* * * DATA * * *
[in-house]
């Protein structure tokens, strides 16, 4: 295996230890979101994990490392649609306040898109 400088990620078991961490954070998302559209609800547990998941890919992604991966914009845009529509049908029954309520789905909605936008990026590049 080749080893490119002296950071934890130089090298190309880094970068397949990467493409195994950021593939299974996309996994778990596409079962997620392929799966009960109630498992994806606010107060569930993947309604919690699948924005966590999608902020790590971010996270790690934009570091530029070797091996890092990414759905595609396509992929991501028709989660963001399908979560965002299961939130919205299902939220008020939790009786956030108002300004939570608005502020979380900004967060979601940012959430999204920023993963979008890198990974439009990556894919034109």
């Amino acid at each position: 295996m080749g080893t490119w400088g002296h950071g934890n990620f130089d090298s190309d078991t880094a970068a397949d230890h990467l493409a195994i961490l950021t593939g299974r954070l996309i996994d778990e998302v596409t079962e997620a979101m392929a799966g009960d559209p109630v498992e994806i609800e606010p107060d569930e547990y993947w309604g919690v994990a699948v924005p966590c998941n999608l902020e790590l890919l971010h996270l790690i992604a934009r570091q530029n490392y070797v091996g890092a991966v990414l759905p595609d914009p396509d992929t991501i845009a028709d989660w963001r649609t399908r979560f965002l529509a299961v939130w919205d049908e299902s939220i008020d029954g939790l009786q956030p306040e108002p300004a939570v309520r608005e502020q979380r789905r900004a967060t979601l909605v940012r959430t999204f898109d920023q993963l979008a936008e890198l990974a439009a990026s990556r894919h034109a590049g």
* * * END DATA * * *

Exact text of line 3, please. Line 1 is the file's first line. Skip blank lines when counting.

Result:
């Amino acid at each position: 295996m080749g080893t490119w400088g002296h950071g934890n990620f130089d090298s190309d078991t880094a970068a397949d230890h990467l493409a195994i961490l950021t593939g299974r954070l996309i996994d778990e998302v596409t079962e997620a979101m392929a799966g009960d559209p109630v498992e994806i609800e606010p107060d569930e547990y993947w309604g919690v994990a699948v924005p966590c998941n999608l902020e790590l890919l971010h996270l790690i992604a934009r570091q530029n490392y070797v091996g890092a991966v990414l759905p595609d914009p396509d992929t991501i845009a028709d989660w963001r649609t399908r979560f965002l529509a299961v939130w919205d049908e299902s939220i008020d029954g939790l009786q956030p306040e108002p300004a939570v309520r608005e502020q979380r789905r900004a967060t979601l909605v940012r959430t999204f898109d920023q993963l979008a936008e890198l990974a439009a990026s990556r894919h034109a590049g």